Things you can't buy in North Korea

It's hard to know what to believe when it comes to the Hermit Kingdom — there's no place on Earth as isolated and paranoid as North Korea, and that makes it one of the world's most intriguing cultures. Whispers from people who have visited (and somehow managed to not end up in a North Korean labor camp) and those who have defected are where we get the truest picture of what it's like to live in North Korea, and sometimes it's the absence of the little things that's the most shocking. Although members of North Korea's elite can get their hands on just about anything they want, ordinary North Koreans are resigned to a world without many of the things we Westerners take for granted.

Coca-Cola

There are only two countries in the world where Coca-Cola does not do business: Cuba and North Korea. Sanctions have made it impossible for the soda giant to infiltrate the Hermit Kingdom, but that doesn't mean the North Korean people don't have a taste for The Real Thing, even though what they usually get is The Fake Thing. You can buy any number of different Coke knock-offs in ordinary restaurants and grocery stores, and at least one of them kind of sort of looks a little bit like a real Coke (but not much). If you hold your nose and wish really hard, you can probably imagine that you're drinking Coca-Cola, but you're going to want to avoid reading the entire label, which only claims to be a "Cocoa-flavored sweet soda drink." At least the counterfeiters had the decency to refrain from ripping off the name, too.

According to The Telegraph, if you're a wealthy North Korean, a Chinese businessman, or a tourist, you can probably buy genuine Coke from a fancy grocery store or swanky restaurant, but even then you'll be reassured by the American-hating waitstaff that you're not drinking cola made by "saber-rattling imperialists." No, it's "Italian Coke," whatever that is.

Kim Jong-un's Haircut

A few years ago, Kim Jong-un's haircut was actual fashion. Men all over the Hermit Kingdom wanted to look like their Dear Leader, so they had themselves cut to match. Yes, intentionally. Now, despite a viral story that fooled plenty, the haircut was not in fact mandatory — people were doing it out of love. (Again, yes, intentionally.) But alas, all that flattery-by-imitation started to annoy Jong-un and he's had the cut left off of the list of "state-approved" haircuts. The real mystery in all this is not why someone whose happiness seems so dependent on the love and devotion of others wouldn't want to rule over a land populated by his own clones, but rather why anyone would really want to steal that guy's do. You can still buy mirrors in North Korea.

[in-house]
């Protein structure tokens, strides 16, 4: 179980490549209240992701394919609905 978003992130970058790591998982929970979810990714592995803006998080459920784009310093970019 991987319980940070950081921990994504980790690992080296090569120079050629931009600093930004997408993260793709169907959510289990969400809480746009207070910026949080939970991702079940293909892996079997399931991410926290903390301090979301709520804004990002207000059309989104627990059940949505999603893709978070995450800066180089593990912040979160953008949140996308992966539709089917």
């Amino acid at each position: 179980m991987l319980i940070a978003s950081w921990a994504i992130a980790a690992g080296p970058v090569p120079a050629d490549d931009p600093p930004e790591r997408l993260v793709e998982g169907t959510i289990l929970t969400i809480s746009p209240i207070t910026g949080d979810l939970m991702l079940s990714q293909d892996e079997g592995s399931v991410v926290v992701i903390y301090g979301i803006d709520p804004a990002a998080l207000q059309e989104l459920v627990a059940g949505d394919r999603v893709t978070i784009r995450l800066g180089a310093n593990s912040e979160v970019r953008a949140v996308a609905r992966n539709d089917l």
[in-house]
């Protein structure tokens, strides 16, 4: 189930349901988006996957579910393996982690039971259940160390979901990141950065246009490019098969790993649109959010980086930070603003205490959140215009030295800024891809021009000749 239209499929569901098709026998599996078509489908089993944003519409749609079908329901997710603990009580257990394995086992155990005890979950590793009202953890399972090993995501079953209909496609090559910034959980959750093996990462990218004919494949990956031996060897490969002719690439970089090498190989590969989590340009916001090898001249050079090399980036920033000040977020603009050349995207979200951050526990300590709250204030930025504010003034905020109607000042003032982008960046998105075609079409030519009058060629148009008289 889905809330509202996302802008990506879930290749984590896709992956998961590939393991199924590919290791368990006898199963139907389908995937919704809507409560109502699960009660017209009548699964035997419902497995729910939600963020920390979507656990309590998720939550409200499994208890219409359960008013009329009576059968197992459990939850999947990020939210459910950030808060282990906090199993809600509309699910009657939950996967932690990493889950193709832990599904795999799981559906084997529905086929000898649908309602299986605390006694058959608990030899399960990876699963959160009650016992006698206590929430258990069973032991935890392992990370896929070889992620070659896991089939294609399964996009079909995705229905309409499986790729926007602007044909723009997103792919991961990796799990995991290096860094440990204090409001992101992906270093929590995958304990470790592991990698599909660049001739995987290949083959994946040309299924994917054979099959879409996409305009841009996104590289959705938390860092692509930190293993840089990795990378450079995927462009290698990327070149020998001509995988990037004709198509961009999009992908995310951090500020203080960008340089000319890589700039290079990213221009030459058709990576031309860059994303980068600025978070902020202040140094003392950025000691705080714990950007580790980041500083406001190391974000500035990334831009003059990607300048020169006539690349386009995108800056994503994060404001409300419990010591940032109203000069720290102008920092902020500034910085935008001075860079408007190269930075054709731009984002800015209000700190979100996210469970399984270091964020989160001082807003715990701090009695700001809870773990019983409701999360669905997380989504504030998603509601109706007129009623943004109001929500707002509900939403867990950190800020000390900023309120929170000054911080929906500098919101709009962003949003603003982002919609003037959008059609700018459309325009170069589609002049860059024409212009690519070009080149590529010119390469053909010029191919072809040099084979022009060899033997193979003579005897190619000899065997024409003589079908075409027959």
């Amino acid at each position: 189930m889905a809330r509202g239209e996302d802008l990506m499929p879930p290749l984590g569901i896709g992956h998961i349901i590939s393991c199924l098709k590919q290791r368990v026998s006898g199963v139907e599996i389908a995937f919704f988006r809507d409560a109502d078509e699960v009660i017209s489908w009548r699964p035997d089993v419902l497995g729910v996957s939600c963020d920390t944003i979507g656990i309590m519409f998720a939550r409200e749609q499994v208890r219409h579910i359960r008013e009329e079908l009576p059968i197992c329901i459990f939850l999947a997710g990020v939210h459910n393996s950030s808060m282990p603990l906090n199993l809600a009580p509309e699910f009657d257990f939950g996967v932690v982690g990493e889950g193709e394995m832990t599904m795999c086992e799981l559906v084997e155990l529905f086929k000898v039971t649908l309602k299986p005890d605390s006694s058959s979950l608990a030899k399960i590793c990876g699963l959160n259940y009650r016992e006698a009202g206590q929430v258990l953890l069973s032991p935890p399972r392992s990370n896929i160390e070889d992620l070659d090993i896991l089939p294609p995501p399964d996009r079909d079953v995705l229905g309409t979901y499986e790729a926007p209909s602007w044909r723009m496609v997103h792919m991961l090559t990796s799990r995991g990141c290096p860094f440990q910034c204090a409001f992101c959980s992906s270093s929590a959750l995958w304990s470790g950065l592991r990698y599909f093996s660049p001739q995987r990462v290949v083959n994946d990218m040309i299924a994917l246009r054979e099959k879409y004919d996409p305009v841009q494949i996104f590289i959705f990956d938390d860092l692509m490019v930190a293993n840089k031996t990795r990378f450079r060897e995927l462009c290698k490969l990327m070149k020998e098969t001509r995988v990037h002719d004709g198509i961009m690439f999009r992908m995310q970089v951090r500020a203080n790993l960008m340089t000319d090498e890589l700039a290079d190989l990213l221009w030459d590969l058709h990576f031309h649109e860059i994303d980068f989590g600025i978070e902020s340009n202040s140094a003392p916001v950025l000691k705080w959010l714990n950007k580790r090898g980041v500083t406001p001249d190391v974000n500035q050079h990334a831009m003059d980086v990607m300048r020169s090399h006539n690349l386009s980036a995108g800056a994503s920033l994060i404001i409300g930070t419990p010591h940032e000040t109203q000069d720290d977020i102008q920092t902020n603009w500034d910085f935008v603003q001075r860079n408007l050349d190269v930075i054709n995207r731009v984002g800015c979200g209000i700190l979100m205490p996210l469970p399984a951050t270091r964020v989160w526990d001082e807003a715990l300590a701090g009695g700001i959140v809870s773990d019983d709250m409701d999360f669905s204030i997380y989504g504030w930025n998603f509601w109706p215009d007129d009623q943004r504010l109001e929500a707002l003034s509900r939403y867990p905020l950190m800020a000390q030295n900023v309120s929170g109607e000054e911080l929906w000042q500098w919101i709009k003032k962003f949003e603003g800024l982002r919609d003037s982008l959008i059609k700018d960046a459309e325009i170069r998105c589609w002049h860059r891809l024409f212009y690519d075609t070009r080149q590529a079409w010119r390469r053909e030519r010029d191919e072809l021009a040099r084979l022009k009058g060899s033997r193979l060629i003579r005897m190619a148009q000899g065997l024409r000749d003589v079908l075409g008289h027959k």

Starbucks

What could be more imperialist than a venti skim milk four-pump extra-hot double-shot caramel macchiato with sugar-free syrup and extra whipped cream? Nothing! And that's why there aren't any Starbucks in Pyongyang … probably. Sanctions probably have something to do with it, too, but no one in North Korea will tell you that.

There are coffee shops in North Korea's capital — a lot of them, actually — and the funny thing is that if you walked into one of them, you'd probably think to yourself, "This place reminds me of Starbucks," but don't say that out loud. Starbucks is still Yankee imperialist trash, and there are no Great Leader-loving North Koreans who would ever lower themselves to drinking it, even if they could. "I think it's for people who don't really understand good coffee," one North Korean barista told Australian Broadcasting Corporation. Yeah? Them's fightin' words, lady.

Hair dye

Going blonde is not an option for North Koreans, and neither is going red, going green, or going rainbow-striped. Everyone's hair has to be black, unless it's gray — only then do you have the option of dying it. Black. Hair dye is a "capitalist trend," and must therefore be crushed like a small bug, smashed like a boiled pumpkin, and hacked apart like a Sony Pictures email server. So what happens if you defy the regime and get your hair dyed anyway?  Both you and your hairdresser get punished. It's not totally clear what that punishment might be, but in a nation where you can be executed for owning a Bible or watching South Korean soap operas, you probably ought to learn how to love your natural color, just in case.

McDonald's

North Koreans also can't get McDonald's. That's not so bad, since not having a McDonald's on every corner is roughly the health equivalent of not eating a stick of butter with a knife and fork twice a week. What's hilarious about the North Korean ban on the Golden Arches is that North Korean elites have been known to have McDonald's burgers flown in from China. That's right, flown in on the national airline, at great expense, and without regard for the people who are actually starving in North Korea's lower classes. It's okay, though, because former (now dead) leader Kim Jong-il actually invented the hamburger, did you know that? It's true! According to The Guardian, his invention, called "Gogigyeopbbang" (pronounced however you like) was gifted to the North Korean people in 2000. So McDonald's totally stole his idea. With a time machine. Or something.

Fertilizer

Long, long ago, North Korea got its fertilizer from South Korea, and we all know how that turned out. More recently, the Hermit Kingdom has been getting fertilizer from China — but U.N. sanctions are getting in the way of that friendship, too. A lack of fertilizer is a pretty big problem for a nation that's as isolated as North Korea — if crops fail, that means trouble for an already hungry nation.

Like everything else, the regime sees this as a great opportunity to spread propaganda and pump up national pride, and it's been cheering on devoted farmers who are producing a fertilizer of their own creation. According to the Associated Press, this home-grown fertilizer is called "juche," which is really just a generic word used to describe anything that makes North Korea more self-sufficient. Now it's not really certain what "juche" fertilizer is made of, but there isn't much in the way of livestock in North Korea, and they have to use poop of some kind, so … yeah, it's exactly what you're thinking. Ew.